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Morningstar Fund Analyst Picks' Batting Average Improves

We've improved in four of five broad asset classes since 2007.

Russel Kinnel, 09/01/2010

In FundInvestor, we've been reporting on the performance of our Morningstar Fund Analyst Picks since June 2007 using data that goes back to the beginning of our picks in 1999. In the Morningstar FundInvestor newsletter each month, we tell you how the picks in a category or two have done and how the picks as a whole have done. Click here for some recent data.

I want to take a step back to see how those things have changed and how we calculate the performance.

Batting Average
The batting averages tell you what percentage of our picks have outperformed their peers over the trailing five years. We weight the figure based upon how long a fund was a pick in that time period. If one fund was a pick for all 60 months and another was there for 30 months, then the first fund gets twice the weighting of the second.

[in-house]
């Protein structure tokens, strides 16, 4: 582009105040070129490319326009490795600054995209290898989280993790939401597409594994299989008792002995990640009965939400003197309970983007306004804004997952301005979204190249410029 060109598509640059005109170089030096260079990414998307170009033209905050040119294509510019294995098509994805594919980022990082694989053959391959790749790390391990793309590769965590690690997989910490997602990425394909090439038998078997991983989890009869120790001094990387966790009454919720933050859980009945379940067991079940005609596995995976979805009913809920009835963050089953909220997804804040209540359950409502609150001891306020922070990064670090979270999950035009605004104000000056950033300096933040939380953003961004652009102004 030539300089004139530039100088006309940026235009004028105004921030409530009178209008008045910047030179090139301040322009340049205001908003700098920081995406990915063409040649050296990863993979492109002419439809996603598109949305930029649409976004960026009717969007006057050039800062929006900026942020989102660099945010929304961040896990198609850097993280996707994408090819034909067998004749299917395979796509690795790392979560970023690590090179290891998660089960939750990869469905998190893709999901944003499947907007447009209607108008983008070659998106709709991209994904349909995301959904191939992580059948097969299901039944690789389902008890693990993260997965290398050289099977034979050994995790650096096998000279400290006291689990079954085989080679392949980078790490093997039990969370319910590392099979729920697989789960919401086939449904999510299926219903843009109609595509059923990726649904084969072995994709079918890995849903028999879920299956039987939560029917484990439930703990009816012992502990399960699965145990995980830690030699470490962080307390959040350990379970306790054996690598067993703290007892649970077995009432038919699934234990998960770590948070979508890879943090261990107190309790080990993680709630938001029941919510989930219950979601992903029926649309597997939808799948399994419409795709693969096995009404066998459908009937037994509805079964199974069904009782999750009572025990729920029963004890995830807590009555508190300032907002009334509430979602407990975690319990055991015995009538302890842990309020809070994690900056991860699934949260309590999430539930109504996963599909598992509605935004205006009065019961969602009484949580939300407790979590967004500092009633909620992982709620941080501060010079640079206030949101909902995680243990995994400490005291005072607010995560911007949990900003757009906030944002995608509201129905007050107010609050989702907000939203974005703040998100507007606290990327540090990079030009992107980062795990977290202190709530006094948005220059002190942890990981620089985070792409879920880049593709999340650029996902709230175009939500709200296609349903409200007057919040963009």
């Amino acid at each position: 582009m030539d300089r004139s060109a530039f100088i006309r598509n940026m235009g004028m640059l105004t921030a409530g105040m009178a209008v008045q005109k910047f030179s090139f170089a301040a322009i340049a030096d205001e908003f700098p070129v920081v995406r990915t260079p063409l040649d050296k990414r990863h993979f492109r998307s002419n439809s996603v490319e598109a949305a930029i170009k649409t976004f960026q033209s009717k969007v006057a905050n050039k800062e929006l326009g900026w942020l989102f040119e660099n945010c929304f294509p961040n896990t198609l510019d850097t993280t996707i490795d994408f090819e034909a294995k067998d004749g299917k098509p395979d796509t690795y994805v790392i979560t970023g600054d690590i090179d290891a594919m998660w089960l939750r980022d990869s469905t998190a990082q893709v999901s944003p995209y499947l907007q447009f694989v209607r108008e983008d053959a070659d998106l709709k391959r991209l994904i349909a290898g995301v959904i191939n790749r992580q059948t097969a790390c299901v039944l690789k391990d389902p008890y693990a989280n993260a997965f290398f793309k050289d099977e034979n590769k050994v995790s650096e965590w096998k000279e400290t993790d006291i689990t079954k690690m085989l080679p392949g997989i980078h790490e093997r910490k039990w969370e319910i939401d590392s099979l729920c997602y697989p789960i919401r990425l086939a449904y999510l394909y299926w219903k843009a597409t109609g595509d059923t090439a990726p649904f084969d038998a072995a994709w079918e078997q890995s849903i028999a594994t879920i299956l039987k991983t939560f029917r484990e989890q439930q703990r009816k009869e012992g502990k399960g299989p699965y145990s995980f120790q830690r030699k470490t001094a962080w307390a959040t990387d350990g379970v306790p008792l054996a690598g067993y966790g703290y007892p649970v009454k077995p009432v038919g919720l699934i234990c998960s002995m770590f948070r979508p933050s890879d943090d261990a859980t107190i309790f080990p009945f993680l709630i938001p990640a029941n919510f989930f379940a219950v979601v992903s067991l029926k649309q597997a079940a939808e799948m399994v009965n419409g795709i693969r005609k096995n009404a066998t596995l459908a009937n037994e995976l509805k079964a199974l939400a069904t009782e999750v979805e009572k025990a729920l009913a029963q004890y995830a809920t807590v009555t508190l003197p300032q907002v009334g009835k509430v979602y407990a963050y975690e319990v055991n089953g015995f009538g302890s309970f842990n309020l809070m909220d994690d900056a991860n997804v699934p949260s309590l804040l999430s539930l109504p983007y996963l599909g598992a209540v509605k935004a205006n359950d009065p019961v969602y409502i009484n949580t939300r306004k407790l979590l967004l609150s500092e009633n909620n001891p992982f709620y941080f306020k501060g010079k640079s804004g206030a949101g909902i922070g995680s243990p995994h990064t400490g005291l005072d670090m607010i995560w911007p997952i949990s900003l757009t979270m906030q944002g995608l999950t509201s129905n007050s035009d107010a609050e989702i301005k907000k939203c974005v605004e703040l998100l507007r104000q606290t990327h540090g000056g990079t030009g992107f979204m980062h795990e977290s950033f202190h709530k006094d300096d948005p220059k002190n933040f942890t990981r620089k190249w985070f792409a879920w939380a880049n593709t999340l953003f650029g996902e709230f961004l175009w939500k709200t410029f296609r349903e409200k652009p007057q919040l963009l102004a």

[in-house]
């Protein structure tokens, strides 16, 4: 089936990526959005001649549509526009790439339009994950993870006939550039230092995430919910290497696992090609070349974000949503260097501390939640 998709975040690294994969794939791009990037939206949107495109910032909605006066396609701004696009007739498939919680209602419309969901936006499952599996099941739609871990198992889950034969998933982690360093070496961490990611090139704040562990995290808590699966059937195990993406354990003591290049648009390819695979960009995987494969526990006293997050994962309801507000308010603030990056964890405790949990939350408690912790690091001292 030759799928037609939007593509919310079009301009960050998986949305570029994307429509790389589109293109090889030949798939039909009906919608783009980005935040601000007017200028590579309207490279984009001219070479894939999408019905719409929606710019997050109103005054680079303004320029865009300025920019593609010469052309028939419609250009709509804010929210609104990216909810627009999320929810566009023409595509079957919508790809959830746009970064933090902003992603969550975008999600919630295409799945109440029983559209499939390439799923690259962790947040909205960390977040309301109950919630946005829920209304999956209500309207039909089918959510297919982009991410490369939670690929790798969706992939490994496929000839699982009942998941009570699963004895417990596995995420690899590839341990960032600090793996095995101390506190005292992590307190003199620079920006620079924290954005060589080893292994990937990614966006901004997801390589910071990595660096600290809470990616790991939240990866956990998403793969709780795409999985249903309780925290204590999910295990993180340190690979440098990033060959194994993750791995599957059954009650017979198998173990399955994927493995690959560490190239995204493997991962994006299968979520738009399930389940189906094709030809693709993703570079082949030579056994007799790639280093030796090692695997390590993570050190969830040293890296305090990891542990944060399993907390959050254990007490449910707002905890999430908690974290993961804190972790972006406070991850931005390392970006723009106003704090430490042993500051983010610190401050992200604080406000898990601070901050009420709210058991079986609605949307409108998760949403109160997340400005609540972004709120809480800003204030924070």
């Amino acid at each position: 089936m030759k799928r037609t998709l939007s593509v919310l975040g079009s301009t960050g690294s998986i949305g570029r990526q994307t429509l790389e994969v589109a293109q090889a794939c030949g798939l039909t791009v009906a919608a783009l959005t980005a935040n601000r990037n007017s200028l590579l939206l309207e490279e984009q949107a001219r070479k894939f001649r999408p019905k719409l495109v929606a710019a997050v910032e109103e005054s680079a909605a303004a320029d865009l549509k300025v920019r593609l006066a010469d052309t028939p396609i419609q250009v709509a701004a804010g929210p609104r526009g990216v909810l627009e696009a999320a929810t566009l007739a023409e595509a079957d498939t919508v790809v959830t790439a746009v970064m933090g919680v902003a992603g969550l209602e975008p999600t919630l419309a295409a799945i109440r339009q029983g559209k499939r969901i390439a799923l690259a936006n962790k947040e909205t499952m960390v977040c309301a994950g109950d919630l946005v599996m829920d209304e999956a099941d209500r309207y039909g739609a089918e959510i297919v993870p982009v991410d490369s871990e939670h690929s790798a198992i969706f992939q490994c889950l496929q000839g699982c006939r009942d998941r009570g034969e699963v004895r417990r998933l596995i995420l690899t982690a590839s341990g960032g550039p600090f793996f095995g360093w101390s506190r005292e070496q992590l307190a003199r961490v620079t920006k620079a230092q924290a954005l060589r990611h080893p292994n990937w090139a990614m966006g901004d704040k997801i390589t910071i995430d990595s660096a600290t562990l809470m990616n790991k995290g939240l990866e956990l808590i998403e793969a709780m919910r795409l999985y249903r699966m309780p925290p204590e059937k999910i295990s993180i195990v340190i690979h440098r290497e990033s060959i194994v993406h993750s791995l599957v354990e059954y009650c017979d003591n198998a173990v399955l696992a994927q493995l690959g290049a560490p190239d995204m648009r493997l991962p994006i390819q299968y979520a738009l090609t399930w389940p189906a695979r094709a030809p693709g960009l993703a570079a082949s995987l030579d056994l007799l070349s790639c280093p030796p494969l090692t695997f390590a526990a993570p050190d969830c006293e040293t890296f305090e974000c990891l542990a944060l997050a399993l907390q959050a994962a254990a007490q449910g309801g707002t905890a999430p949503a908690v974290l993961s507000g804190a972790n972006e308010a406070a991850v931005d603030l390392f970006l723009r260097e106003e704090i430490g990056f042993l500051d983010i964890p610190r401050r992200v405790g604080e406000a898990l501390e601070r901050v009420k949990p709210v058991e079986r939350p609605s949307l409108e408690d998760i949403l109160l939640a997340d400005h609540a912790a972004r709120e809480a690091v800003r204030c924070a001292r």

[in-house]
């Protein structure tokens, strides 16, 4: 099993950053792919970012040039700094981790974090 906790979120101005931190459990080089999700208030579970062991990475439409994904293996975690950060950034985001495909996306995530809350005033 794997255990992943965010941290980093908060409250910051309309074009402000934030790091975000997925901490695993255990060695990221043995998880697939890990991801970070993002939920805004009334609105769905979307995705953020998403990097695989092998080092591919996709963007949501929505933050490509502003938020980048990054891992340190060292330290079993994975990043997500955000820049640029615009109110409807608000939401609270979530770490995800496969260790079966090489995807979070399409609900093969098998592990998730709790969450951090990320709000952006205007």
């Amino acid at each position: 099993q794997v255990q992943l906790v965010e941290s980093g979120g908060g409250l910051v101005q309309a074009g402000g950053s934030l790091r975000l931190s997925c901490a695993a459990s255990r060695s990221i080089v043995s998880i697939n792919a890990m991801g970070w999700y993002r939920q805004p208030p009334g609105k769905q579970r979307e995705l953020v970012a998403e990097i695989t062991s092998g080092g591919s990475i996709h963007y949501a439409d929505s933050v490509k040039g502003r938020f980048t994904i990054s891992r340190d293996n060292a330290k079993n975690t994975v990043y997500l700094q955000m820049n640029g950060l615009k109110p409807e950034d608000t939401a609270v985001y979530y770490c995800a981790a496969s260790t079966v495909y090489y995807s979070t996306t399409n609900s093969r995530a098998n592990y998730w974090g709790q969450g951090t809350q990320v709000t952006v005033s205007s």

Looking back at the figures we published in June 2007, our record has improved in four out of five broad asset classes (domestic equity, international equity, taxable bond, municipal bond, and balanced). Our balanced-fund batting average has moved to 86% from 80%. Two of our top performers have been Vanguard Wellington VWELX and Vanguard Wellesley Income VWINX. When you have excellent management and low costs, good things tend to happen.

U.S. equity has bumped up to 64% from 60% thanks to strong performance from the likes of Fairholme FAIRX (picked in 2005) and Primecap Odyssey Aggressive Growth POAGX (2006).  Vanguard Growth Equity VGEQX (2000) was one of our weakest performers--we removed it in 2008.PAGEBREAK

Slumps and Rally Caps
International equity is the one spot where our record has deteriorated, as the batting average has fallen to 62% from 70%. Mutual Quest TEQIX has its detractors, but we like its conservative approach and stock-selection abilities. On the plus side, Matthews Pacific Tiger MAPTX (1999) has been a big winner.

Our municipal-bond batting average has surged to 96% from 88%. Among our many muni successes are Fidelity Municipal Income FHIGX (1999) and T. Rowe Price Tax-Free Short-Intermediate PRFSX (2000).

Our taxable-bond batting average has enjoyed a solid uptick, rising to 84% from 63%. One big contributor has been Fidelity Floating Rate High Income FFRHX. We picked it for its conservative strategy and strong research, but initially it was well behind its category peers. However, it stood up brilliantly in 2008 and now has the best record in the bank-loan category.

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